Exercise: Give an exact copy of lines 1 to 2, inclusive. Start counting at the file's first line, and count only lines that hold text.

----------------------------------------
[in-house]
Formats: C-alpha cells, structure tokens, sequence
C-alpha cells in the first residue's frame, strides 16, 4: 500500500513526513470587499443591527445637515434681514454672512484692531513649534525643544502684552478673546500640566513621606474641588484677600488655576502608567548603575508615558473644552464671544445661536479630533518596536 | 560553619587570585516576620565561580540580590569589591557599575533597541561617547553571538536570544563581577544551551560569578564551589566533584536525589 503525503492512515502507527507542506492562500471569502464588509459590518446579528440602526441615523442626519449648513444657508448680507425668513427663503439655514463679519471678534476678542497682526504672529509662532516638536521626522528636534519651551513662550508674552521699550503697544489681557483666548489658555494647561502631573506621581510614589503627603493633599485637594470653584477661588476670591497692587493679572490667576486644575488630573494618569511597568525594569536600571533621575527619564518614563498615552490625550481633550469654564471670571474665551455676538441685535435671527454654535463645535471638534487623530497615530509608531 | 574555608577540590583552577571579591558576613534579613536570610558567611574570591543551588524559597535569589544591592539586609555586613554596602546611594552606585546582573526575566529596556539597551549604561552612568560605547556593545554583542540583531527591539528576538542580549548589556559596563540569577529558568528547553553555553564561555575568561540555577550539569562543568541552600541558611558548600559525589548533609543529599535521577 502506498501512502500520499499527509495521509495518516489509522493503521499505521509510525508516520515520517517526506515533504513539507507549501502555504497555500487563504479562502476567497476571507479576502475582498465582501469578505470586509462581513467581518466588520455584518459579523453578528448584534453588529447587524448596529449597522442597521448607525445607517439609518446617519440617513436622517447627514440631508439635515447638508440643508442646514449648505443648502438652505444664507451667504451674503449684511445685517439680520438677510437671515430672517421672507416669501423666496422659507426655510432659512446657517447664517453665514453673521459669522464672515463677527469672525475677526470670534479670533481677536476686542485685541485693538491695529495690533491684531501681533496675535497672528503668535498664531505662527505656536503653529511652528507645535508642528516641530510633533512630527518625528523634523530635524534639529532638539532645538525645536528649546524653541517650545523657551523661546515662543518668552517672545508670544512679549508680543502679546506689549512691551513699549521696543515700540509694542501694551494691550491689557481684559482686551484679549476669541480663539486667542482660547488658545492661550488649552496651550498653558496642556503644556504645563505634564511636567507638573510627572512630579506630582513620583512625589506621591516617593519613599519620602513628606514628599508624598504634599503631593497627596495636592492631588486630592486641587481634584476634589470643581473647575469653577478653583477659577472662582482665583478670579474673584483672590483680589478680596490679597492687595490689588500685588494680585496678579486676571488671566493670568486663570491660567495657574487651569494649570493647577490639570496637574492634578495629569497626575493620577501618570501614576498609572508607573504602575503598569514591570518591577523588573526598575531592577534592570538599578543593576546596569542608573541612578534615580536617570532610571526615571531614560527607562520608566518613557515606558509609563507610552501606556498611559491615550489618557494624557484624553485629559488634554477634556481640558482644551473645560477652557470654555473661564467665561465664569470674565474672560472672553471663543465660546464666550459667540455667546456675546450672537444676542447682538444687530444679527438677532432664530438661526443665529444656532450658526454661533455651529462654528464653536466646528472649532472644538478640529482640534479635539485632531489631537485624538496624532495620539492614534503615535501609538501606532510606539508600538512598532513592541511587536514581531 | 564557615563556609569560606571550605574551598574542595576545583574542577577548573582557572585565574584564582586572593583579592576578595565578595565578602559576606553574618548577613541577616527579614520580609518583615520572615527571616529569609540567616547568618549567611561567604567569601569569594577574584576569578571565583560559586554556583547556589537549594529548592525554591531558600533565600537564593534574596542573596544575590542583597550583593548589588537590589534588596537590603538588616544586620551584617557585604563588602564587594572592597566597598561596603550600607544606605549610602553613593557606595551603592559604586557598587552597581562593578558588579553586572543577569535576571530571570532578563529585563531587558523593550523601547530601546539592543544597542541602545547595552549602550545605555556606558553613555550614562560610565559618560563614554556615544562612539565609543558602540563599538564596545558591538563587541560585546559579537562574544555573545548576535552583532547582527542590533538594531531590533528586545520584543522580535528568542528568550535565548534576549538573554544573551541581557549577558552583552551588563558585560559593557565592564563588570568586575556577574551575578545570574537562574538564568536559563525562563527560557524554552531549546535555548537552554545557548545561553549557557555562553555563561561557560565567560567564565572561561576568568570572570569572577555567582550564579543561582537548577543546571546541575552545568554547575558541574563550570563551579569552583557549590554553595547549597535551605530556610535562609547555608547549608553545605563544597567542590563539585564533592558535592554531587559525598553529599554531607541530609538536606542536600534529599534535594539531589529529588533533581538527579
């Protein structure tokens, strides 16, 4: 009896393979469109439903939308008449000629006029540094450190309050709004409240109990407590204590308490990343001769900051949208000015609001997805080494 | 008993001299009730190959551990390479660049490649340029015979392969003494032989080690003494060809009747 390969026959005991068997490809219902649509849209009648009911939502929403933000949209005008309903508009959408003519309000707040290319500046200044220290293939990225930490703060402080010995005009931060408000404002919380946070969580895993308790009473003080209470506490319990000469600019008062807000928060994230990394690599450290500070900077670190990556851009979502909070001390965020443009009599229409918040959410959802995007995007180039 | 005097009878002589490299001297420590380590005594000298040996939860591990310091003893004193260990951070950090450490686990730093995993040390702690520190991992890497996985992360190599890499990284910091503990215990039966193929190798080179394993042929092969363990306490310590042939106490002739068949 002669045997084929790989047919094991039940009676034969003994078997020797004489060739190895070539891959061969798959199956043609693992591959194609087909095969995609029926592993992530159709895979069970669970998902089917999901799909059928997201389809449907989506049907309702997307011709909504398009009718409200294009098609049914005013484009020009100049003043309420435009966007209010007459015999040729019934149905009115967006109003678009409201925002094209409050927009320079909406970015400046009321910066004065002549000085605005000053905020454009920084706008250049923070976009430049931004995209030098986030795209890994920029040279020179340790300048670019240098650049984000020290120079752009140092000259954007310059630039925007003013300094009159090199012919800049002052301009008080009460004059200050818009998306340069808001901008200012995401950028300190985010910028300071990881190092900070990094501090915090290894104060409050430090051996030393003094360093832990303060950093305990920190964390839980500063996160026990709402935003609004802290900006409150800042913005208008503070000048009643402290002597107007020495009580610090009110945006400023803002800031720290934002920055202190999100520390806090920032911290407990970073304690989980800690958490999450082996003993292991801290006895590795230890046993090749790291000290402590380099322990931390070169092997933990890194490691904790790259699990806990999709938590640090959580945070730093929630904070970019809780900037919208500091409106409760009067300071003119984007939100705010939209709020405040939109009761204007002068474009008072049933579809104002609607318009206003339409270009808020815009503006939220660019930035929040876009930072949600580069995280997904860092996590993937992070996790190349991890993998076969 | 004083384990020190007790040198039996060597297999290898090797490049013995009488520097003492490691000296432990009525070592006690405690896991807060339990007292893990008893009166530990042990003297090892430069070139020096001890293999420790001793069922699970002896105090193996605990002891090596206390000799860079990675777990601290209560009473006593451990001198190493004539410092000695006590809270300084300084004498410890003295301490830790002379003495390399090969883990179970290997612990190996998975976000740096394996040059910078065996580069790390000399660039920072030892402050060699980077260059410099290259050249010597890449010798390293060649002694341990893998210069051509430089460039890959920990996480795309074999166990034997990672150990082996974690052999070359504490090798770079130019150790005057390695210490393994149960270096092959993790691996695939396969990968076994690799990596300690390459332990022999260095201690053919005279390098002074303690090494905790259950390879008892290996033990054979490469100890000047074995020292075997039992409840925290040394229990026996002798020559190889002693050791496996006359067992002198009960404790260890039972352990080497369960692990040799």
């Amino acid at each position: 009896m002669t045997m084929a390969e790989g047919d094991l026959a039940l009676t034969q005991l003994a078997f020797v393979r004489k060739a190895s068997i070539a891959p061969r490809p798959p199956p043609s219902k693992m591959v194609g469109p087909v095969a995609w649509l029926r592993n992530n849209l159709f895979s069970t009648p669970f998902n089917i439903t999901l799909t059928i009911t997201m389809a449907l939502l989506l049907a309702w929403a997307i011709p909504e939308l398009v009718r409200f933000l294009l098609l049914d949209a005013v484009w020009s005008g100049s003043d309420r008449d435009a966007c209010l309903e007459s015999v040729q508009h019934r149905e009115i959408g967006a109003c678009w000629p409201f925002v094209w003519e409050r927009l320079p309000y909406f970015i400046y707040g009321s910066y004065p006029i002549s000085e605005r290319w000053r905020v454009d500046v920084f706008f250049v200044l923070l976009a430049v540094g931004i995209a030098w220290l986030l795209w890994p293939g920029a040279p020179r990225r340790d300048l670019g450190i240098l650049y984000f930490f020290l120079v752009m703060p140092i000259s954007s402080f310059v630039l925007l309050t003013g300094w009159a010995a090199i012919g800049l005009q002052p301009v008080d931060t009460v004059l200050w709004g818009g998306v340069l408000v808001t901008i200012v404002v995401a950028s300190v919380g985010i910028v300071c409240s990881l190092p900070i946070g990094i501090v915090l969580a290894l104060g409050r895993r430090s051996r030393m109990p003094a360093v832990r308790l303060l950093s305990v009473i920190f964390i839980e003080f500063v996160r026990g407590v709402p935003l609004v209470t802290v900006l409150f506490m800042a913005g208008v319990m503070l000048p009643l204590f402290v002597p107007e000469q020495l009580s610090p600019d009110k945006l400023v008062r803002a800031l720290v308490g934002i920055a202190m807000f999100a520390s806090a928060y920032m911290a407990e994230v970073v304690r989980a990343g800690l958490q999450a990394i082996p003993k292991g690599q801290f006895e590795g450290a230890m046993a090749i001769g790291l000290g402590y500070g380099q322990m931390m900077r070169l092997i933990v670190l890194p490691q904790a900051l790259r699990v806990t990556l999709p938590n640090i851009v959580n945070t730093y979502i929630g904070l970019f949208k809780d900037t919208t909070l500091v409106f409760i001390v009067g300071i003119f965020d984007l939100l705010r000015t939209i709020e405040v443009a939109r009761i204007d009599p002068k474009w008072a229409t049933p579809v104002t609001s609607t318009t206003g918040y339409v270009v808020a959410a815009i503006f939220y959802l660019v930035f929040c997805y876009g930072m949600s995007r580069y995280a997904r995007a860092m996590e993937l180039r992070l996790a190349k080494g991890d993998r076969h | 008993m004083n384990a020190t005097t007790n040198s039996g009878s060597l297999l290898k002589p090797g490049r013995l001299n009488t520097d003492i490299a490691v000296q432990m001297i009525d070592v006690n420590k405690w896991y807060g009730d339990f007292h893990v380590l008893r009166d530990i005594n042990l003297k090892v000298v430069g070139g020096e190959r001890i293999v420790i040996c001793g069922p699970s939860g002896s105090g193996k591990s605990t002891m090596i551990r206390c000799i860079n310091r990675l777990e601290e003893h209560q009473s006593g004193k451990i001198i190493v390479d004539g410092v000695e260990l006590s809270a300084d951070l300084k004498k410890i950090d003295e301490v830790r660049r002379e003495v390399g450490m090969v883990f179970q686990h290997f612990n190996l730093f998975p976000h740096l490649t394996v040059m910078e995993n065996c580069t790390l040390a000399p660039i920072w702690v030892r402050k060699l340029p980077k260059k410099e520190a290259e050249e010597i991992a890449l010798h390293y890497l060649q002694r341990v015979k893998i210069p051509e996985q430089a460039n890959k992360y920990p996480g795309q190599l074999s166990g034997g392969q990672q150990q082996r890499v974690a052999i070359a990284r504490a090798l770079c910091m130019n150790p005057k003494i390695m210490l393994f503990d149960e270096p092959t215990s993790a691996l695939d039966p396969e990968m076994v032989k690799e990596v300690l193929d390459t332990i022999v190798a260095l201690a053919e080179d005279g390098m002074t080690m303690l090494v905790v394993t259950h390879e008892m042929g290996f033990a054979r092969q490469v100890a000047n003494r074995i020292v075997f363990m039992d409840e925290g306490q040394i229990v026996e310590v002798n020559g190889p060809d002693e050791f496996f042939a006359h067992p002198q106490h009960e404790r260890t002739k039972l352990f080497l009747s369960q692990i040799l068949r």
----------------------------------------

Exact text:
[in-house]
Formats: C-alpha cells, structure tokens, sequence